pruning-guide

Bramble berries include all types of raspberries and blackberries, like Marion, Boysen and their cousin the Dewberry. Bramble berries fruit on 2nd year canes and tend to bend over as a result of the weight of the fruit, so pruning and staking your berries will ensure a good harvest from year to year.

Diagrams are from The Backyard Berry Book by Stella Otto

Click to download this article Pruning and Staking Brambles


Raspberries

A trellis system helps support the canes and provides for an easy harvest. For raspberries, set two stout posts in the ground and string wires at 21⁄2 ft and 5 ft from the ground, then tie the canes to the wire. There are additional methods and some are shown for trailing blackberries.

Red and Yellow Raspberries

Raspberries are easy to prune once you learn the basics. For red and yellow raspberries, prune the fruited floricane to the ground after harvesting in summer. These canes tend to be woodier and silvery brown in color with light green leaves. Winter is the time to thin out small, weak canes. When spring comes head back the primocanes (with darker green leaves) to chest level, and thin out overcrowded canes, ideally keeping 6 inches between each cane. These will fruit later in the season for ever bearing varieties, or next spring for June bearing varieties.

For ever bearing varieties, remove the fruit bearing canes to

pruning red raspberries
pruning black raspberries

Black raspberries

Black raspberries, such as Munger, bear their fruit on side branches. To encourage this type of growth, pinch off the top 2 inches of the canes when they reach 3-4 feet. This is usually done in spring or early summer.

Additional pruning in the summer may be needed to keep the canes at the same height. In late summer, after harvesting, remove the fruited floricanes.

The following spring, prune side branches back to 8-10 inches, to encourage larger fruit.


Blackberries

Blackberries (including Boysenberry, Loganberry, Marionberry and Dewberry) are usually trailing, but some varieties of blackberries, such as Navaho can be upright. Each growth habit requires a different method for pruning and training.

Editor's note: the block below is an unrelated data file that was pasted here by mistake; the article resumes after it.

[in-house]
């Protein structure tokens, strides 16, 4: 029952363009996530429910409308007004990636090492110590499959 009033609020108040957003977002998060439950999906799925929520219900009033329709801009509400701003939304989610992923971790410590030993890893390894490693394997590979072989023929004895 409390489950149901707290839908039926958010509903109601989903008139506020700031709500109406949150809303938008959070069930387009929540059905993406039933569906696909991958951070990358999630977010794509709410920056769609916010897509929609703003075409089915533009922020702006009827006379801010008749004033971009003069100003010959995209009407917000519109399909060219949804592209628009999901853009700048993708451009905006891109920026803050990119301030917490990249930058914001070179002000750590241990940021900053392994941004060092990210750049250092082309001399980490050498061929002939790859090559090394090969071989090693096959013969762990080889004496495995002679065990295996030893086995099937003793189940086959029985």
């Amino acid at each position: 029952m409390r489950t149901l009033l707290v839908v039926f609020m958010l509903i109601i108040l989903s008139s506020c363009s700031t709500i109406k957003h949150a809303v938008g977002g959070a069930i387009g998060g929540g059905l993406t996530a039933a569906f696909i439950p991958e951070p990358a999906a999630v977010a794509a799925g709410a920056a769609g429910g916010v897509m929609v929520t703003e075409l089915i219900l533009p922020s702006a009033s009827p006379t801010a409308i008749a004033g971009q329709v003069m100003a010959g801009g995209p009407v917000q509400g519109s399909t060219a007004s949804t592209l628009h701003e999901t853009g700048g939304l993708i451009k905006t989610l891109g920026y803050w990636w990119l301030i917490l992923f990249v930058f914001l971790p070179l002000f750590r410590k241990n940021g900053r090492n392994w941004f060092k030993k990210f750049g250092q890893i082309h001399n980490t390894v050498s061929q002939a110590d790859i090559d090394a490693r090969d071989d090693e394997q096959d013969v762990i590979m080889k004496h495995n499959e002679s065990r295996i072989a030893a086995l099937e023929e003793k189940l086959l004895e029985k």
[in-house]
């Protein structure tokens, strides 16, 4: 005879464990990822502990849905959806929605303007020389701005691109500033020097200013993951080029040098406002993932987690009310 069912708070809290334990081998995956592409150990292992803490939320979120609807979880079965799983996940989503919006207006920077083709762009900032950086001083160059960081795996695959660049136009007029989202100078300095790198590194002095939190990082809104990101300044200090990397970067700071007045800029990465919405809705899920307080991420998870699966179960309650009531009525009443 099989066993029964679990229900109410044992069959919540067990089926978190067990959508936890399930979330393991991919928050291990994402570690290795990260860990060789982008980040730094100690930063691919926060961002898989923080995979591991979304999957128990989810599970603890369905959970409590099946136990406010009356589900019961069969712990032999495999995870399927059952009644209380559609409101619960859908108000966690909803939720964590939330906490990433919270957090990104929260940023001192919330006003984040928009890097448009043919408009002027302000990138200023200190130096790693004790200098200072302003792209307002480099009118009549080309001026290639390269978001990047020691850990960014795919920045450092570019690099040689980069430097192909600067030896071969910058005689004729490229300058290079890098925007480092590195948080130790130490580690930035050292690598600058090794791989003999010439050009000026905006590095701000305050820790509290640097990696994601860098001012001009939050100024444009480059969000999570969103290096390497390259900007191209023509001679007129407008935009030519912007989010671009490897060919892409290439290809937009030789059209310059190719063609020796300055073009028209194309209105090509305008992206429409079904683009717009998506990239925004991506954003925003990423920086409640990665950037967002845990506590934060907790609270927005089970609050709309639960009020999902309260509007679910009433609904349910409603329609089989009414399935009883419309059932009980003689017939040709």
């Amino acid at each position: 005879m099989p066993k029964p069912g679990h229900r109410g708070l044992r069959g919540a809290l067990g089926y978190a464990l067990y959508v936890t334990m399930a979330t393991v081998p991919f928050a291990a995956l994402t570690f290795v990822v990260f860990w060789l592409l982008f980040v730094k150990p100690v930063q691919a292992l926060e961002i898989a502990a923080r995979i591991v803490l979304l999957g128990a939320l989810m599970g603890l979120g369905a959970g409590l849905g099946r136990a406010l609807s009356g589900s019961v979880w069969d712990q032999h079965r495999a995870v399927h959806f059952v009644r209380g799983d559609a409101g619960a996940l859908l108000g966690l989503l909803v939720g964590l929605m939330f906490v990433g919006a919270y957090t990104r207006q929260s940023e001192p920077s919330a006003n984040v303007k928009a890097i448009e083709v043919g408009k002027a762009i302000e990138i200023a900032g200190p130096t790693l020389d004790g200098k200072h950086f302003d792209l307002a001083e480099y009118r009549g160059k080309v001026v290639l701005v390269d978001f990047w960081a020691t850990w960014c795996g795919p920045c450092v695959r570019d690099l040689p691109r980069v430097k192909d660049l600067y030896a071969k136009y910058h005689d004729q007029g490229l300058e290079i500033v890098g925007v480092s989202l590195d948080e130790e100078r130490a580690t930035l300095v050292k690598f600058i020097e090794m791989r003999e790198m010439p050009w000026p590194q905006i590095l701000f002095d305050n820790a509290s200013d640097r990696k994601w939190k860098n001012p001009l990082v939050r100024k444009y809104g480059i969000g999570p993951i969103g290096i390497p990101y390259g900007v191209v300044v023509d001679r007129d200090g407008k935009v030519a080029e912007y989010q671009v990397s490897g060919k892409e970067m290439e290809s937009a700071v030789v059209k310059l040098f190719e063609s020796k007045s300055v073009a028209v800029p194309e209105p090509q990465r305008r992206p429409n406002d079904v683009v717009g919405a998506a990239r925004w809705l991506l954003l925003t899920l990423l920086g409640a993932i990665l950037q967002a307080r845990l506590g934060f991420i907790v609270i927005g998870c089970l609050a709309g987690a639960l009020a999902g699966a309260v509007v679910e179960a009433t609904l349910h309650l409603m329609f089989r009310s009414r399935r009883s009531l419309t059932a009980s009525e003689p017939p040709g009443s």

Trailing varieties

First remove floricanes after fruiting in late summer or early fall, then select the six healthiest primocanes (vegetative canes) and tie them in bundles of three. Remove side branches that are growing 3ft from the ground and lower, and then shorten the side branches that are 3ft and higher to 2-4 inches. Each of the shortened side branches should produce several clusters of fruit.

Most of the blackberries we carry are trailing varieties that require trellising. It is best to install the trellis at planting, this makes it easier to prune from year to year. Place a post at each end of the row and string wire 5ft high between the posts. Take each of the bundles you selected at pruning and attach them to the trellis in opposite directions.

trailing blackberries
trellis designs

There are a number of ways to train bramble berries. Two additional methods, T-bar and V-trellis, are pictured here.

For more information about them please refer to The Backyard Berry Book by Stella Otto.

Upright Varieties

Upright varieties are pruned and trained like black raspberries. The first year they should be allowed to grow freely. Starting in spring the 2nd year, head back canes when they are 3-4 ft tall.

Summer is time to remove weak growth, tip the canes and cut side branches back to 12-18 inches. After harvest remove the canes that have fruited. Trellising is not necessary if they are properly pruned year after year.

blackberry pruning

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